The U.S Constitution, Article II, section 4, states that “the President, Vice President, and all Civil Officers of the United States, shall be removed from Office on Impeachment for, and Conviction of, Treason, Bribery, or other high Crimes and Misdemeanors.”

The Constitution gives the House of Representatives the sole power to impeach an official, and the Senate the sole court. The power of impeachment is limited to removal from office but also provides for a removed officer to be disqualified from holding future offices.

Impeachment comes from British constitution history. Alexander Hamilton explained that impeachment strictly involves the “misconduct of public men, or in other words from the abuse or violation of some public trust.” The founders, fearing the potential for abuse of executive power, considered impeachment so important that they made it part of the U.S. Constitution even before they defined the contours of the presidency.

During the Federal Constitutional Convention, the framers addressed whether even to include impeachment trials in the Constitution, the venue and process for such trials, what crimes should warrant impeachment, and the likelihood of conviction.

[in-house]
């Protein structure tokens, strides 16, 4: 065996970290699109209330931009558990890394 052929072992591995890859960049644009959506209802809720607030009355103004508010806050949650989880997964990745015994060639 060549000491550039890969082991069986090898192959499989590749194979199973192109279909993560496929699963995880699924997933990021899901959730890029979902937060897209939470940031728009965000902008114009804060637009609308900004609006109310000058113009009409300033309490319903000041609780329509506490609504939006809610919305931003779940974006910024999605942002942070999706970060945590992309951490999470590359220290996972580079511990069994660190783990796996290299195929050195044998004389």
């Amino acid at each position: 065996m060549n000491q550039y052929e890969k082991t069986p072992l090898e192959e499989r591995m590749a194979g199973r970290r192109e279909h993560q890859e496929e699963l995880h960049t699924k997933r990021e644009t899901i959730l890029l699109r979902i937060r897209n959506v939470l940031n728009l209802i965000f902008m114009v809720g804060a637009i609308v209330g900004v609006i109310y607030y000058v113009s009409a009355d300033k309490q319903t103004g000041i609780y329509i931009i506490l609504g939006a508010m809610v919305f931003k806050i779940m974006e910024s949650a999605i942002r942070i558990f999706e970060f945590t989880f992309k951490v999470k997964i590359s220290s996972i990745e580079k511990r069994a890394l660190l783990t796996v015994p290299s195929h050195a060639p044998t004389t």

Delegates to the Convention also remained undecided on the venue for impeachment trials. Ultimately, the founders decided that during presidential impeachment trials, the House would manage the prosecution, while the Chief Justice would preside over the Senate during the trial.

The founders also addressed what crimes constituted grounds for impeachment. Treason and bribery were obvious choices. The term “high Crimes and Misdemeanors” was a technical term—again borrowed from British legal practice—that denoted crimes by public officials against the government.

The House has initiated impeachment proceedings more than 60 times but less than a third have led to full impeachments. Just eight—all federal judges—have been convicted and removed from office by the Senate. Outside of the 15 federal judges impeached by the House, two Presidents (Andrew Johnson in 1868 and William Jefferson Clinton in 1998), a cabinet secretary (William Belknap in 1876), and a U.S. Senator (William Blount of North Carolina in 1797) have also been impeached.

Source: Impeachment
U.S. House of Representatives: Office of the Historian and Office of Art and Archives

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